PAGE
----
Adding some words to the random photos

Why not?  I recently got caught in a Revolution and have been posting on twitter and facebook a lot.  I think this might be a more engaging space to put that energy.  Mostly, I just re-forward links that I some how ended up with, which originally seemed kind of dull.  But then I realized that I spend a lot of time reading other people’s links, so why not?  Also, secretly, I want to keep track of where I am and when and I am hoping this blog will help me to do.

My thoughts from today started to move a bit away from the Middle East. I took a look at some maps of the Human Development Indicators in USA, which shows that actually we are a third world country.  This reminds me a song that a song-writing cousin of mine wrote when I was little, called “Vermont is a Third World Country, but the People Don’t know”.   I actually think that people do know and that most probably aren’t that surprised.  My favorite map is the one that shows that the Southern US is still like the third World, even controlling for gender and race the under-education of white women.

Here is the project, the the SSRC:
and here is Easterly’s commentary on it:
Health index (pale pink BAD, brick red GOOD)
Also, the other story that I think deserves to be followed is rising World Food Prices, policy responses and political consequences.   The most recent information comes from a new report from UNICEF on inflation in the prices of local-currency denominated foodstuffs.  What is interesting is that local food prices are stickier, which makes logical sense I think, and that they haven’t yet fully responded to the most recent hike.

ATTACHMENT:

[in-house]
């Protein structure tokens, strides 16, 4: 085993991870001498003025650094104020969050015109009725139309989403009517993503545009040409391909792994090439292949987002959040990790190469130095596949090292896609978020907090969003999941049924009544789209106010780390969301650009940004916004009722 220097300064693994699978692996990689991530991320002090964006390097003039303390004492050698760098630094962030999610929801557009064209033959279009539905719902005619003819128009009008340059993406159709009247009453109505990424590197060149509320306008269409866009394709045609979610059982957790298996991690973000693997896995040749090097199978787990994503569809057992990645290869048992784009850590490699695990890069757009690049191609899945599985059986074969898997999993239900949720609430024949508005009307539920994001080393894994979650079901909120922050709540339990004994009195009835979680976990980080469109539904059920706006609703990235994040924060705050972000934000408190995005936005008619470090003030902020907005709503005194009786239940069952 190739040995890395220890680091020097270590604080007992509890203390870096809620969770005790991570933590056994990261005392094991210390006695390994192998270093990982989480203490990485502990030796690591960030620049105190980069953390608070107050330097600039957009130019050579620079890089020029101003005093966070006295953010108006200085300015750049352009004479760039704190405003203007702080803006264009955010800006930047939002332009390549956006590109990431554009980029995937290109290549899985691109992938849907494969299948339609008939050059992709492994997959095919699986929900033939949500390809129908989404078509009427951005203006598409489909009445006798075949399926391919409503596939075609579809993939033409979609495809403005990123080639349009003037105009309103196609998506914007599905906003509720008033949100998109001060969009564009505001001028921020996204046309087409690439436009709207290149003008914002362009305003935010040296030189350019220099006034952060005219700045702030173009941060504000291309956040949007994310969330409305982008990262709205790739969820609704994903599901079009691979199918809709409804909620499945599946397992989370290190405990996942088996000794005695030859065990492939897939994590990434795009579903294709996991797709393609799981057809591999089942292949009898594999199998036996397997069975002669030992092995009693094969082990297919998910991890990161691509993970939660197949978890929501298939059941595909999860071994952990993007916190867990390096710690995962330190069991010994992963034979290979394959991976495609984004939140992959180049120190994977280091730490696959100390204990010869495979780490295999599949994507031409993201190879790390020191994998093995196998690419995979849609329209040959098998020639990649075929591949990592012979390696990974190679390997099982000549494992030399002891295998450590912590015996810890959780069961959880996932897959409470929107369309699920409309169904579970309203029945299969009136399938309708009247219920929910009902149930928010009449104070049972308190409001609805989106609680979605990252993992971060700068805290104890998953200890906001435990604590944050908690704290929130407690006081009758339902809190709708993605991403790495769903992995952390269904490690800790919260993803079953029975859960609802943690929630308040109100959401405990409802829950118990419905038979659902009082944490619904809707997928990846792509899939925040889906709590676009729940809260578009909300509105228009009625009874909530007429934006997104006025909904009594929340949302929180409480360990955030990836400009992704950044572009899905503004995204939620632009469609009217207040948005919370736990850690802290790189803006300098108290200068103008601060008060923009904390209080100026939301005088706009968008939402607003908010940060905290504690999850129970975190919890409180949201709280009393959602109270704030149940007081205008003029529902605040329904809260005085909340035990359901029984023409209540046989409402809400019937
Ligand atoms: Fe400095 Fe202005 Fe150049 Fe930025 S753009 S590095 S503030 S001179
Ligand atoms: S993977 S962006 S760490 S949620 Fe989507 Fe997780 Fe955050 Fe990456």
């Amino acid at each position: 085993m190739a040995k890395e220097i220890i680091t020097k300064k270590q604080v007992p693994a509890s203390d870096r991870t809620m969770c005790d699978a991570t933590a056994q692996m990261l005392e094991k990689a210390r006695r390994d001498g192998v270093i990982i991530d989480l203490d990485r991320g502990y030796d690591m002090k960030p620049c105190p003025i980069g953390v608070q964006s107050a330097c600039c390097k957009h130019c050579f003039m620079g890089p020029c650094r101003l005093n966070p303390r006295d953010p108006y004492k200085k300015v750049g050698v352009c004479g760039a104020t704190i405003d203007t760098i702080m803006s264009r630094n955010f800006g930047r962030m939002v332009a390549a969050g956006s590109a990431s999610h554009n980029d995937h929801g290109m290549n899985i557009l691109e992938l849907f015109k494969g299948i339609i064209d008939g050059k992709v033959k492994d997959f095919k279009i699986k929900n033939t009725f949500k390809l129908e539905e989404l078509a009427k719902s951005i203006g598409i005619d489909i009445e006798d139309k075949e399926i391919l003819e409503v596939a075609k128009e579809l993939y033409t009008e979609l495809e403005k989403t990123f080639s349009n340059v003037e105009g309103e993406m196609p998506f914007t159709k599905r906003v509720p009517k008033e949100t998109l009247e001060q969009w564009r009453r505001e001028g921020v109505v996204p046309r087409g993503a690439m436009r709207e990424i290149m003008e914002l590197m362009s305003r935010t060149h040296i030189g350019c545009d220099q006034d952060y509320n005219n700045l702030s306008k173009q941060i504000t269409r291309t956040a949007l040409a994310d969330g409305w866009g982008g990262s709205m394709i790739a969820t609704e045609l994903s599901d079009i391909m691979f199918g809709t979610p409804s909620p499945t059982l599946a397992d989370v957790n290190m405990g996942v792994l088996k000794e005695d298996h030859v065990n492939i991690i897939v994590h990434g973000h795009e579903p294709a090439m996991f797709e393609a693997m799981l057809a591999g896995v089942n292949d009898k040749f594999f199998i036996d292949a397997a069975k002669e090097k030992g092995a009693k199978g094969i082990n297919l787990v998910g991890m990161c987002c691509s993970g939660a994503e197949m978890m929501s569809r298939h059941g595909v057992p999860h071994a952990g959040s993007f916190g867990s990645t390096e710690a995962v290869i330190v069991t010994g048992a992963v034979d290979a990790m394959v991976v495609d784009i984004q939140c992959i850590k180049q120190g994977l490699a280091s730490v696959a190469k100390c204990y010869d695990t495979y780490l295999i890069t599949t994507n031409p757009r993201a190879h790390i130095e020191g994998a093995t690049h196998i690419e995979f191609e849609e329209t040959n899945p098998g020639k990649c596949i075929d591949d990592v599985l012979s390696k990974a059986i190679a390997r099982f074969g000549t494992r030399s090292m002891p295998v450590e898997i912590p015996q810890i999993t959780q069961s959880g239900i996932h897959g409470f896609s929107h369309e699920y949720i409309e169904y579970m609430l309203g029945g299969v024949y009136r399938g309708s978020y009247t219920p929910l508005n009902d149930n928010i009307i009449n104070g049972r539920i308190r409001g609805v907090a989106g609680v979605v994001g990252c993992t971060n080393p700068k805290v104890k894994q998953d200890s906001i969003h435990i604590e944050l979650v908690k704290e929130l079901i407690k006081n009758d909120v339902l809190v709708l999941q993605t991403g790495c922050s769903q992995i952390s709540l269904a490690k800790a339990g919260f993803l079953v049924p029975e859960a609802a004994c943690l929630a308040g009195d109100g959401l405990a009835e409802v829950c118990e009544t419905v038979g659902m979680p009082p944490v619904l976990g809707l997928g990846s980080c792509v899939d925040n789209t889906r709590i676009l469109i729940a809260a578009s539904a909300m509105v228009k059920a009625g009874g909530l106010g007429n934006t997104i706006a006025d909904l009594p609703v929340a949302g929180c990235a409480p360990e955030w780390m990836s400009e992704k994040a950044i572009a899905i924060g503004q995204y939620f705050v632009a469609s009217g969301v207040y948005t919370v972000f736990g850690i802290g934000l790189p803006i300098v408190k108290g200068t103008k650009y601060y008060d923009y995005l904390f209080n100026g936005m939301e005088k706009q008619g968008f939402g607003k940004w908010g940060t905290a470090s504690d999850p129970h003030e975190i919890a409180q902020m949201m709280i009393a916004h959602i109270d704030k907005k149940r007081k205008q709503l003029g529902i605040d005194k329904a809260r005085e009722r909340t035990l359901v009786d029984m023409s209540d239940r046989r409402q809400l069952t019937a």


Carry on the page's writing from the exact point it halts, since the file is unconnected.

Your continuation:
unicef global v local food prices
Here is the original blog post.
Recently I read a really interesting report on food Security in Liberia, which talked about the flow of food and food prices in the border areas:
Just because  I have to bring it back to the ME, here a great blog called Land and People that has several posts about how the food and commodity price trends DID and DO influence the stuff going on in the Middle East.
It cites a thought-provoking  WSJ article about how US monetary policy is also influencing these trends:
I have not read the WSJ regularly since 2006 when I worked at Goldman Sachs, and their concluding policy advice at the end of each article is still a bit neo-liberal for my taste,  but the amount of good stuff getting written over there right now, especially about the Middle East Revolutions is seriously making me think of trying to get my hands on a password.

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